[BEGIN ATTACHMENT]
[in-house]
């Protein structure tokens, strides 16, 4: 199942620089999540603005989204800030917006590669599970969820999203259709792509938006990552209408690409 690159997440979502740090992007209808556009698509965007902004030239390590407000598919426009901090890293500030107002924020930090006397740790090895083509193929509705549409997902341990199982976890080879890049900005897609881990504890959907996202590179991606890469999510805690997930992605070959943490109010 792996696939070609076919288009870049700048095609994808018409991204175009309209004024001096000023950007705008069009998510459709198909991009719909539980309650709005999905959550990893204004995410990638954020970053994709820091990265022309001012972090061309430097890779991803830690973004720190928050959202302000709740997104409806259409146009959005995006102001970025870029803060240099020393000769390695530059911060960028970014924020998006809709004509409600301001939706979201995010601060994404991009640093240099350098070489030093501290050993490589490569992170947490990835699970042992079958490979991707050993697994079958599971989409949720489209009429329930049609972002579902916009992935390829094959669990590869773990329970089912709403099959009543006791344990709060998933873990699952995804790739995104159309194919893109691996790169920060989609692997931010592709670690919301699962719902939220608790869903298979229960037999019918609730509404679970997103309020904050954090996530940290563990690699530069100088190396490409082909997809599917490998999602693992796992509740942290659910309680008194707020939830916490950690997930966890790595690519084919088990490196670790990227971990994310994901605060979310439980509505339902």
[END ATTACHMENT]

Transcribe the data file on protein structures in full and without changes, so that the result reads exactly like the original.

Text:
[in-house]
């Protein structure tokens, strides 16, 4: 199942620089999540603005989204800030917006590669599970969820999203259709792509938006990552209408690409 690159997440979502740090992007209808556009698509965007902004030239390590407000598919426009901090890293500030107002924020930090006397740790090895083509193929509705549409997902341990199982976890080879890049900005897609881990504890959907996202590179991606890469999510805690997930992605070959943490109010 792996696939070609076919288009870049700048095609994808018409991204175009309209004024001096000023950007705008069009998510459709198909991009719909539980309650709005999905959550990893204004995410990638954020970053994709820091990265022309001012972090061309430097890779991803830690973004720190928050959202302000709740997104409806259409146009959005995006102001970025870029803060240099020393000769390695530059911060960028970014924020998006809709004509409600301001939706979201995010601060994404991009640093240099350098070489030093501290050993490589490569992170947490990835699970042992079958490979991707050993697994079958599971989409949720489209009429329930049609972002579902916009992935390829094959669990590869773990329970089912709403099959009543006791344990709060998933873990699952995804790739995104159309194919893109691996790169920060989609692997931010592709670690919301699962719902939220608790869903298979229960037999019918609730509404679970997103309020904050954090996530940290563990690699530069100088190396490409082909997809599917490998999602693992796992509740942290659910309680008194707020939830916490950690997930966890790595690519084919088990490196670790990227971990994310994901605060979310439980509505339902």